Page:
Storyglossia, what's in a word?

Storyglossia is a word I've coined to describe some of what this web site is up to. First, let's tour through some of the etymology.

Story: an account of events, a fictional narrative. From the Middle English via Old French [a history, tale] via Latin [history] via the Greek [information, or a learning by enquiry]. In the original Greek, history is also the stem of knowing and the base of to know.

There's a second relevant definition of story: a horizontal division of a building; an area between two levels. This definition is derived from the Latin [painted windows or sculpture on the front of a building depicting historical or legendary events].

Likewise, Glossia has two definitions. First there's gloss: a surface shininess or luster; glow. From Icelandic glossi [a spark, a blaze], which is related to the Swedish glossa [to glow] and the Norwegian glosa [to glow] and the Middle High German glossen [to glow] and glos [lustre].

The second definition of gloss: a commentary; explanation. This definition's etymology is from the Middle English glose via the Old French glose via Latin glossa [difficult word requiring explanation] via Greek glotta [the tongue; a language; a word needing explanation].

Some other definitions of gloss, just for flavor:

So those various senses of story and gloss are part of what I'm up to. But there are a couple of other notions as well. Following Seymour Chatman's analysis in his book Story and Discourse: Narrative Structure in Fiction and Film. Narrative breaks down into:

Story = Events (content)

Discourse = Expression (form)

Pondering those distinctions for a moment, a simple characterization of narrative suggests itself: The narrative impulse is the result of events requiring expression.

This next move might be a bit slippery, but it gets us back to storyglossia, and that is that narrative is the result of events (story) requiring explanation (gloss).

And finally there is Mikhail Bakhtin's concept of heteroglossia. Here's a sampling from The Dialogic Imagination: Four Essays. Ed. Michael Holmquist. Trans. Caryl Emerson and Michael Holmquist. 1981. Austin: University of Texas Press, 1996.

The novel can be defined as a diversity of social speech types (sometimes even diversity of languages) and a diversity of individual voices, artistically organized. The internal stratification of any single language into social dialects, characteristic group behavior, professional jargons, generic languages, languages of generations and age groups, tendentious languages, languages of authorities, of various circles and of passing fashions, languages that serve the specific sociopolitical purposes of the day, even of the hour, (each day has its own slogan, its own vocabulary, its own emphases)—this internal stratification present in every language at any given moment of its historical existence is the indispensable prerequisite for the novel as a genre. The novel orchestrates all its themes, the totality of the world of objects and ideas depicted and expressed in it, by means of the social diversity and speech types [raznorecie] and by the differing individual voices that flourish under such conditions. Authorial speech, the speech of narrators, inserted genres, the speech of characters are merely those fundamental compositional unities with whose help heteroglossia [raznorecie] can enter the novel; each of them permits a multiplicity of social voices and a wide variety of their links and interrelationships (always more or less dialogized). These distinctive links and interrelationships between utterances and languages, this movement of the theme through different languages and speech types, its dispersion into the rivulets and droplets of social heteroglossia, its dialogization—this is the basic feature of the stylistics of the novel. [262-263]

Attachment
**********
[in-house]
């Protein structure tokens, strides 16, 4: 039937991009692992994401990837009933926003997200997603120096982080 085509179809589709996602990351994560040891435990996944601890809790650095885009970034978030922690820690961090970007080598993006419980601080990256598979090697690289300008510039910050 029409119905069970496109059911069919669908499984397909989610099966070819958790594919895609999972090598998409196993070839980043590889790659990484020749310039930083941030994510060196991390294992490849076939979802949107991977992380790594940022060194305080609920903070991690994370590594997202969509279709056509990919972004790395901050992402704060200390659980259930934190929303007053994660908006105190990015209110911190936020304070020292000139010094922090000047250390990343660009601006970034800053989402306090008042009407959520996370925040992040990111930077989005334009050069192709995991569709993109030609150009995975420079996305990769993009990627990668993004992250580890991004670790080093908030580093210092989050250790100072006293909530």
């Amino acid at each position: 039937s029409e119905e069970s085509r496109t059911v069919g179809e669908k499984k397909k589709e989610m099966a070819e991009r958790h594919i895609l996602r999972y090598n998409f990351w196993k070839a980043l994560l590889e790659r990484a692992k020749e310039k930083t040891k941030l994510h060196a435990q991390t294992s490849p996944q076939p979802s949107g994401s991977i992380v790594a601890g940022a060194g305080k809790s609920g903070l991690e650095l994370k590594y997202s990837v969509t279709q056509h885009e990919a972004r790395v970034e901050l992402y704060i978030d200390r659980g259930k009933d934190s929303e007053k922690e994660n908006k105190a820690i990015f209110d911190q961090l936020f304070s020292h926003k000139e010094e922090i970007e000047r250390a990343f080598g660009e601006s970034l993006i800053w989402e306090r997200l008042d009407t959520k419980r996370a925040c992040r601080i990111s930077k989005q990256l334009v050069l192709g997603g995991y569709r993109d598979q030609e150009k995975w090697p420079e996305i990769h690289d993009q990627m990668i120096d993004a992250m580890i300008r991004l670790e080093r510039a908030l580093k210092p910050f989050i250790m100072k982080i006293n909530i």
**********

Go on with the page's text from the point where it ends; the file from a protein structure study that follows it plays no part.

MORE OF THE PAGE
Bakhtin's analyses focus on the novel, but clearly his theories regarding discourse applies to short stories as well. So with Bakhtin's conception of heteroglossia in mind, I envision my weblog exploring short story craft as both a heteroglot of stories and, via my glosses, a heteroglot of short story craft.

Hence, storyglossia.